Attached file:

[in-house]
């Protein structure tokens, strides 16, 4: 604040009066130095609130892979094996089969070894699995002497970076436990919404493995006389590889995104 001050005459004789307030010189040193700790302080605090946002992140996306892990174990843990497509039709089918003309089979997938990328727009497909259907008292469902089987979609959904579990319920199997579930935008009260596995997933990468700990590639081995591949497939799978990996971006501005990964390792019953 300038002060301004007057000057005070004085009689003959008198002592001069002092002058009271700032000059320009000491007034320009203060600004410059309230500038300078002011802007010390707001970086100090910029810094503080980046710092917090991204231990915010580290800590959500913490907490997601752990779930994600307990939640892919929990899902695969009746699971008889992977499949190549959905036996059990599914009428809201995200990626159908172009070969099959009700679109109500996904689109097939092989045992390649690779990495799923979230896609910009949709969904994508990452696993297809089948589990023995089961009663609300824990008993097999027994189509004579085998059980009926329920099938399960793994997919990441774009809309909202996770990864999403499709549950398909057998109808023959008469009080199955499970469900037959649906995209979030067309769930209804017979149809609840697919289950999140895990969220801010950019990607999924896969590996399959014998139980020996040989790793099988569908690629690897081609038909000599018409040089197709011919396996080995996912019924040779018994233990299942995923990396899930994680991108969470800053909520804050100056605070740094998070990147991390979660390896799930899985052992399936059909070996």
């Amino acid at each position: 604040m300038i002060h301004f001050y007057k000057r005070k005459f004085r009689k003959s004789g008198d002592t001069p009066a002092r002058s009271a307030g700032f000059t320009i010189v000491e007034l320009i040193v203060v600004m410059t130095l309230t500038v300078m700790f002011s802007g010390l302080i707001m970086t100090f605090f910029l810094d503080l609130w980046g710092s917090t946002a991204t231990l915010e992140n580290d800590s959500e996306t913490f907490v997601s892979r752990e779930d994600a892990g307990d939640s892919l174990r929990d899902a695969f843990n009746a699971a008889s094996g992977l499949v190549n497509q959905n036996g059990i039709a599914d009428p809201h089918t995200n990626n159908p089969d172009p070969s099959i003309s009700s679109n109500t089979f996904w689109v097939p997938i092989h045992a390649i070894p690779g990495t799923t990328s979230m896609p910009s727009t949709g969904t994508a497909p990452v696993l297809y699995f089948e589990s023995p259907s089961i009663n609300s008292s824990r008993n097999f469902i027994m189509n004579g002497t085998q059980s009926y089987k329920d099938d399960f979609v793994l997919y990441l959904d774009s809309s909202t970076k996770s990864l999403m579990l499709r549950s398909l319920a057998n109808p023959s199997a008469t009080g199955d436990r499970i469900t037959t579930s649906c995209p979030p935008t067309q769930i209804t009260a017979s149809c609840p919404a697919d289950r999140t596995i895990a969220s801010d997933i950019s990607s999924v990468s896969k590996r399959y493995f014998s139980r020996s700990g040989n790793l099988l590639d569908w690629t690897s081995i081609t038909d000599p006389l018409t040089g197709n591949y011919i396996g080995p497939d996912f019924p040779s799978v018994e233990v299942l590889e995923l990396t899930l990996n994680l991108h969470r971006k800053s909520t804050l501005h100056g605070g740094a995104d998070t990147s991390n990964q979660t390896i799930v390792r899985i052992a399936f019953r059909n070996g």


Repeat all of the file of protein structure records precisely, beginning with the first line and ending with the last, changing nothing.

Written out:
[in-house]
């Protein structure tokens, strides 16, 4: 604040009066130095609130892979094996089969070894699995002497970076436990919404493995006389590889995104 001050005459004789307030010189040193700790302080605090946002992140996306892990174990843990497509039709089918003309089979997938990328727009497909259907008292469902089987979609959904579990319920199997579930935008009260596995997933990468700990590639081995591949497939799978990996971006501005990964390792019953 300038002060301004007057000057005070004085009689003959008198002592001069002092002058009271700032000059320009000491007034320009203060600004410059309230500038300078002011802007010390707001970086100090910029810094503080980046710092917090991204231990915010580290800590959500913490907490997601752990779930994600307990939640892919929990899902695969009746699971008889992977499949190549959905036996059990599914009428809201995200990626159908172009070969099959009700679109109500996904689109097939092989045992390649690779990495799923979230896609910009949709969904994508990452696993297809089948589990023995089961009663609300824990008993097999027994189509004579085998059980009926329920099938399960793994997919990441774009809309909202996770990864999403499709549950398909057998109808023959008469009080199955499970469900037959649906995209979030067309769930209804017979149809609840697919289950999140895990969220801010950019990607999924896969590996399959014998139980020996040989790793099988569908690629690897081609038909000599018409040089197709011919396996080995996912019924040779018994233990299942995923990396899930994680991108969470800053909520804050100056605070740094998070990147991390979660390896799930899985052992399936059909070996």
């Amino acid at each position: 604040m300038i002060h301004f001050y007057k000057r005070k005459f004085r009689k003959s004789g008198d002592t001069p009066a002092r002058s009271a307030g700032f000059t320009i010189v000491e007034l320009i040193v203060v600004m410059t130095l309230t500038v300078m700790f002011s802007g010390l302080i707001m970086t100090f605090f910029l810094d503080l609130w980046g710092s917090t946002a991204t231990l915010e992140n580290d800590s959500e996306t913490f907490v997601s892979r752990e779930d994600a892990g307990d939640s892919l174990r929990d899902a695969f843990n009746a699971a008889s094996g992977l499949v190549n497509q959905n036996g059990i039709a599914d009428p809201h089918t995200n990626n159908p089969d172009p070969s099959i003309s009700s679109n109500t089979f996904w689109v097939p997938i092989h045992a390649i070894p690779g990495t799923t990328s979230m896609p910009s727009t949709g969904t994508a497909p990452v696993l297809y699995f089948e589990s023995p259907s089961i009663n609300s008292s824990r008993n097999f469902i027994m189509n004579g002497t085998q059980s009926y089987k329920d099938d399960f979609v793994l997919y990441l959904d774009s809309s909202t970076k996770s990864l999403m579990l499709r549950s398909l319920a057998n109808p023959s199997a008469t009080g199955d436990r499970i469900t037959t579930s649906c995209p979030p935008t067309q769930i209804t009260a017979s149809c609840p919404a697919d289950r999140t596995i895990a969220s801010d997933i950019s990607s999924v990468s896969k590996r399959y493995f014998s139980r020996s700990g040989n790793l099988l590639d569908w690629t690897s081995i081609t038909d000599p006389l018409t040089g197709n591949y011919i396996g080995p497939d996912f019924p040779s799978v018994e233990v299942l590889e995923l990396t899930l990996n994680l991108h969470r971006k800053s909520t804050l501005h100056g605070g740094a995104d998070t990147s991390n990964q979660t390896i799930v390792r899985i052992a399936f019953r059909n070996g």